D E C I S I O N


AUSTRIA-MARTINEZ, J.:

In the present petition, the Court finds occasion to reassert the legal precepts that a co-owner may file
an action for recovery of possession without the necessity of joining all the other co-owners as co-
plaintiffs since the suit is deemed to be instituted for the benefit of all; and that Section 2 of Presidential
Decree (P.D.) No. 2016, reinforced by P.D. No. 1517, which prohibits the eviction of qualified
tenants/occupants, extends only to landless urban families who are rightful occupants of the land and
its structures, and does not include those whose presence on the land is merely tolerated and without
the benefit of contract, those who enter the land by force or deceit, or those whose possession is under
litigation.

Respondents filed with the Regional Trial Court (RTC), Branch 216, Quezon City, a case for Recovery of
Possession against petitioners, claiming ownership of the property subject of dispute located in E.
Rodriguez Avenue and La Filonila Streets in Quezon City, by virtue of Transfer Certificate of Title (TCT)
No. 41698 issued by the Register of Deeds of Quezon City on June 10, 1958. Respondents alleged that
on various dates in 1973, petitioners entered the property through stealth and strategy and had since
occupied the same; and despite demands made in March 1993, petitioners refused to vacate the
premises, prompting respondents to file the action.[1]

Petitioners denied respondents' allegations. According to them, respondent Luis Miguel Ysmael (Ysmael)
had no personality to file the suit since he only owned a small portion of the property, while respondent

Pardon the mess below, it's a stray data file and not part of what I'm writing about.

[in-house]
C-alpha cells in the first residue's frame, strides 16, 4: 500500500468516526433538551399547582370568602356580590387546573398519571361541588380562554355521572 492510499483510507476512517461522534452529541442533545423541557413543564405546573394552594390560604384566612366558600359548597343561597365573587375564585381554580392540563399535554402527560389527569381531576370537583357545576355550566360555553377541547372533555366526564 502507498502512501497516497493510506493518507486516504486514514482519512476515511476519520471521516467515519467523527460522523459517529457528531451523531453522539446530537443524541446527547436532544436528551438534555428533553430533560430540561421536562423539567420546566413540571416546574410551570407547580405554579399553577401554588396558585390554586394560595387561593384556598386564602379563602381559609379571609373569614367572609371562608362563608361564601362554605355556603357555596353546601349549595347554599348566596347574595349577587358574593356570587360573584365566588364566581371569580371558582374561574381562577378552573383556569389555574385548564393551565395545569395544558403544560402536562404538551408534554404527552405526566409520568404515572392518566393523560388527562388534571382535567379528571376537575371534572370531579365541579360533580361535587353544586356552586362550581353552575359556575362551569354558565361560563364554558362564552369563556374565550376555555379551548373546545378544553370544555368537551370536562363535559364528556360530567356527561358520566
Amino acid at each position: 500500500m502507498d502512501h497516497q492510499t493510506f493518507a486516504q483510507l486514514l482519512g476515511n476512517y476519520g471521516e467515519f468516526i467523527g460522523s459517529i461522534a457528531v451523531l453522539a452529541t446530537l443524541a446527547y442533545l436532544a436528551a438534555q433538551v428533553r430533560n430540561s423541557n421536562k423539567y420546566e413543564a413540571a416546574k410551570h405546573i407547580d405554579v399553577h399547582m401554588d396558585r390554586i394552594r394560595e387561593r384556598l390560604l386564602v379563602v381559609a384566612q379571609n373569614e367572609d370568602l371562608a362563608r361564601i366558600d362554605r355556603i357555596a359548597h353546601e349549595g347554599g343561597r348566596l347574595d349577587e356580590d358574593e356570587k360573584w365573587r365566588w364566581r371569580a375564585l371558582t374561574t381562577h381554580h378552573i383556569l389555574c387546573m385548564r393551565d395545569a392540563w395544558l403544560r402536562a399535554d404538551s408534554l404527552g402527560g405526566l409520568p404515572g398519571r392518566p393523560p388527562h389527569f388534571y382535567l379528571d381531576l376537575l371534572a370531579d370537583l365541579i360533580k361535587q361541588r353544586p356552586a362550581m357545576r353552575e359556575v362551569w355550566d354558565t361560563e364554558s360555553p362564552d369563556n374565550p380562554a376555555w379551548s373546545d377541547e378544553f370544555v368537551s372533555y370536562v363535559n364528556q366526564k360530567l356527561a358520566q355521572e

Cristeta Santos-Alvarez (Alvarez) did not appear to be a registered owner thereof. Petitioners also
contended that their occupation of the property was lawful, having leased the same from the
Magdalena Estate, and later on from Alvarez. Lastly, petitioners asserted that the property has already
been proclaimed by the Quezon City Government as an Area for Priority Development under P. D. Nos.
1517 and 2016, which prohibits the eviction of lawful tenants and demolition of their homes.[2]

After trial, the RTC rendered its Decision dated September 15, 2000 in favor of respondents. The
dispositive portion of the Decision reads:

WHEREFORE, premises considered, judgment is hereby rendered in favor of plaintiffs Luis Miguel Ysmael
and Cristeta L. Santos-Alvarez and against defendants ordering the latter and all persons claiming rights
under them to immediately vacate the subject property and peacefully surrender the same to the
plaintiffs.

Defendants are likewise ordered to pay plaintiffs the following:

1. The amount of P400.00 each per month from the date of extra-judicial demand until the subject
property is surrendered to plaintiffs as reasonable compensation for the use and possession thereof;
2. The amount of P20,000.00 by way of exemplary damages;
3. The amount of P20,000.00 by way of attorney's fees and litigation expenses;
4. Cost of suit.

Corollarily, the counter-claims of defendants are hereby DISMISSED for lack of merit.

SO ORDERED.[3]

Petitioners appealed to the Court of Appeals (CA), which, in a Decision[4] dated March 14, 2005,